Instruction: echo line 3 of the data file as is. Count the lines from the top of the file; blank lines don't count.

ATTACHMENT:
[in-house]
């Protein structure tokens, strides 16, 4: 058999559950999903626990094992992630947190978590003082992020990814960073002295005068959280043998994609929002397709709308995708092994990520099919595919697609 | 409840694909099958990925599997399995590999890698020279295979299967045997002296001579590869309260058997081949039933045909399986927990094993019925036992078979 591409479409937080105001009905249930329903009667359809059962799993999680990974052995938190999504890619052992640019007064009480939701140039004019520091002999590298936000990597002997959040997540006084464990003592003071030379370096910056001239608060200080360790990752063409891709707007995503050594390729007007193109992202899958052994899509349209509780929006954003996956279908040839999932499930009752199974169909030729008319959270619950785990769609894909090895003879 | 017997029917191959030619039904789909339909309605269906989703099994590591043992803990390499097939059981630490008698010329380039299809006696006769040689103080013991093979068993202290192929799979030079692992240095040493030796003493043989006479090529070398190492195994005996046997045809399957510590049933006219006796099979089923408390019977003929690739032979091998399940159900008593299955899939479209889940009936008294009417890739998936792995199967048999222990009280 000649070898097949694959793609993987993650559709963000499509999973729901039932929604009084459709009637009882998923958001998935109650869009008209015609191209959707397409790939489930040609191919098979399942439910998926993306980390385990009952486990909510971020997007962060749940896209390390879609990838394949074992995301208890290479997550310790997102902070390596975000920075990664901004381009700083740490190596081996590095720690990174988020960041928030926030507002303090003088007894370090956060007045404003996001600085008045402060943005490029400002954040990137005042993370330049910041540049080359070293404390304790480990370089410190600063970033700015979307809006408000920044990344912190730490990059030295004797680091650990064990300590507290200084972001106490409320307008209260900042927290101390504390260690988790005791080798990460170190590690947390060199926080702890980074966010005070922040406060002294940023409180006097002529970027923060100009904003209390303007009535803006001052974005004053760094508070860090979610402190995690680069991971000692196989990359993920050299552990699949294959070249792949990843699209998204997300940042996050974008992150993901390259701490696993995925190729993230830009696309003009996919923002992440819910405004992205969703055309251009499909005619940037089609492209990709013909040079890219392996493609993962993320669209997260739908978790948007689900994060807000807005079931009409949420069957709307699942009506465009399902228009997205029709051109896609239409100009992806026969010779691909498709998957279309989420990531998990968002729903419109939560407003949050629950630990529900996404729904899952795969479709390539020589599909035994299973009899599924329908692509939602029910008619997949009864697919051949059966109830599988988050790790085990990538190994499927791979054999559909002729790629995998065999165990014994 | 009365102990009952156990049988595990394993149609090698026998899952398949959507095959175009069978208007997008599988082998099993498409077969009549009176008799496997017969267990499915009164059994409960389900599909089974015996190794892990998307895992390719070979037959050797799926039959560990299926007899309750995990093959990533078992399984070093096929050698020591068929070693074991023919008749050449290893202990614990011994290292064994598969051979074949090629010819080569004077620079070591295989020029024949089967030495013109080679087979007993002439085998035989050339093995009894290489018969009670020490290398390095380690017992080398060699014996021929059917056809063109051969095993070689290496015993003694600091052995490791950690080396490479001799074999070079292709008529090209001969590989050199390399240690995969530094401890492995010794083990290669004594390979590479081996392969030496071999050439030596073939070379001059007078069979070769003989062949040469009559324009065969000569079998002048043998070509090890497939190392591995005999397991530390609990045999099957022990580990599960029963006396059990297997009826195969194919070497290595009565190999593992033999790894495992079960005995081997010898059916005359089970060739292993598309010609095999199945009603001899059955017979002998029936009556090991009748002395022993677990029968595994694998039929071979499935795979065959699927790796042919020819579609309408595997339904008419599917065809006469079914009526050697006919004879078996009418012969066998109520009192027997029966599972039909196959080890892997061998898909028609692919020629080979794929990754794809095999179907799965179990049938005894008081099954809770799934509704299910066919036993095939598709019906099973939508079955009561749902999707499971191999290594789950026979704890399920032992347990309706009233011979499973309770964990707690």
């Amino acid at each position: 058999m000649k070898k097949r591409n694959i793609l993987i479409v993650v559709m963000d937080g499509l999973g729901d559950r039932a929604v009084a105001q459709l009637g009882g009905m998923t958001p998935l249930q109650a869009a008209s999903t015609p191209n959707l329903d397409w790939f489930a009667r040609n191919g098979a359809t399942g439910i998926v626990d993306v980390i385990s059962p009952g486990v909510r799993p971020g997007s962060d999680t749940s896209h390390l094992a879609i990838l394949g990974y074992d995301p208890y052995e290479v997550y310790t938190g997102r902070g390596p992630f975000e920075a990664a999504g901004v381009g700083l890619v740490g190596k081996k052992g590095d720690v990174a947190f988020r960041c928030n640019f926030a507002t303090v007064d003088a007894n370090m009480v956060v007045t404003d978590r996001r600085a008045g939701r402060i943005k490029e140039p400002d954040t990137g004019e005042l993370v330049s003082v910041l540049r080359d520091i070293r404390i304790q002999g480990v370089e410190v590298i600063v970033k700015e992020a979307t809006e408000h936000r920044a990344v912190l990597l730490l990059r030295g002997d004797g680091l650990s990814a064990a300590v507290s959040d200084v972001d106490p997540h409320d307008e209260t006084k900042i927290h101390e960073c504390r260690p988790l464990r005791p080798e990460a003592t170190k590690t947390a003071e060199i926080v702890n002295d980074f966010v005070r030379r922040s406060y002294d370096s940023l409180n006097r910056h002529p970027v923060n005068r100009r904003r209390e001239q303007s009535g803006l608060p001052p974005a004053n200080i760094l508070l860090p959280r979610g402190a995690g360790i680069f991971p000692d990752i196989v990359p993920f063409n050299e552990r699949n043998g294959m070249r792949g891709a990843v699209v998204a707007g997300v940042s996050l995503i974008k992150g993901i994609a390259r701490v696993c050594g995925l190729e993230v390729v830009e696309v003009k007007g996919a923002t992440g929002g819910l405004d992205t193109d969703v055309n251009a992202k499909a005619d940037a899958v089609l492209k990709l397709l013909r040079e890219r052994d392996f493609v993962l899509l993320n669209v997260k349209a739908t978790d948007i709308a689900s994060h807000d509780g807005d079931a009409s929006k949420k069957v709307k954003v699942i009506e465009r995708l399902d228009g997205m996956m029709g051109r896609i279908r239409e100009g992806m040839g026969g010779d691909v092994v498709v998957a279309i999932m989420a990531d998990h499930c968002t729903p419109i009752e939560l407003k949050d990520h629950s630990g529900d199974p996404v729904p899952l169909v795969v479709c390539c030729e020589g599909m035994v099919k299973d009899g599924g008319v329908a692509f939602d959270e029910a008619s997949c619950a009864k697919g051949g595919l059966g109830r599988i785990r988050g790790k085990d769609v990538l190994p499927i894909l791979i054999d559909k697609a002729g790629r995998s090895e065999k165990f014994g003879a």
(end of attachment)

């Amino acid at each position: 058999m000649k070898k097949r591409n694959i793609l993987i479409v993650v559709m963000d937080g499509l999973g729901d559950r039932a929604v009084a105001q459709l009637g009882g009905m998923t958001p998935l249930q109650a869009a008209s999903t015609p191209n959707l329903d397409w790939f489930a009667r040609n191919g098979a359809t399942g439910i998926v626990d993306v980390i385990s059962p009952g486990v909510r799993p971020g997007s962060d999680t749940s896209h390390l094992a879609i990838l394949g990974y074992d995301p208890y052995e290479v997550y310790t938190g997102r902070g390596p992630f975000e920075a990664a999504g901004v381009g700083l890619v740490g190596k081996k052992g590095d720690v990174a947190f988020r960041c928030n640019f926030a507002t303090v007064d003088a007894n370090m009480v956060v007045t404003d978590r996001r600085a008045g939701r402060i943005k490029e140039p400002d954040t990137g004019e005042l993370v330049s003082v910041l540049r080359d520091i070293r404390i304790q002999g480990v370089e410190v590298i600063v970033k700015e992020a979307t809006e408000h936000r920044a990344v912190l990597l730490l990059r030295g002997d004797g680091l650990s990814a064990a300590v507290s959040d200084v972001d106490p997540h409320d307008e209260t006084k900042i927290h101390e960073c504390r260690p988790l464990r005791p080798e990460a003592t170190k590690t947390a003071e060199i926080v702890n002295d980074f966010v005070r030379r922040s406060y002294d370096s940023l409180n006097r910056h002529p970027v923060n005068r100009r904003r209390e001239q303007s009535g803006l608060p001052p974005a004053n200080i760094l508070l860090p959280r979610g402190a995690g360790i680069f991971p000692d990752i196989v990359p993920f063409n050299e552990r699949n043998g294959m070249r792949g891709a990843v699209v998204a707007g997300v940042s996050l995503i974008k992150g993901i994609a390259r701490v696993c050594g995925l190729e993230v390729v830009e696309v003009k007007g996919a923002t992440g929002g819910l405004d992205t193109d969703v055309n251009a992202k499909a005619d940037a899958v089609l492209k990709l397709l013909r040079e890219r052994d392996f493609v993962l899509l993320n669209v997260k349209a739908t978790d948007i709308a689900s994060h807000d509780g807005d079931a009409s929006k949420k069957v709307k954003v699942i009506e465009r995708l399902d228009g997205m996956m029709g051109r896609i279908r239409e100009g992806m040839g026969g010779d691909v092994v498709v998957a279309i999932m989420a990531d998990h499930c968002t729903p419109i009752e939560l407003k949050d990520h629950s630990g529900d199974p996404v729904p899952l169909v795969v479709c390539c030729e020589g599909m035994v099919k299973d009899g599924g008319v329908a692509f939602d959270e029910a008619s997949c619950a009864k697919g051949g595919l059966g109830r599988i785990r988050g790790k085990d769609v990538l190994p499927i894909l791979i054999d559909k697609a002729g790629r995998s090895e065999k165990f014994g003879a």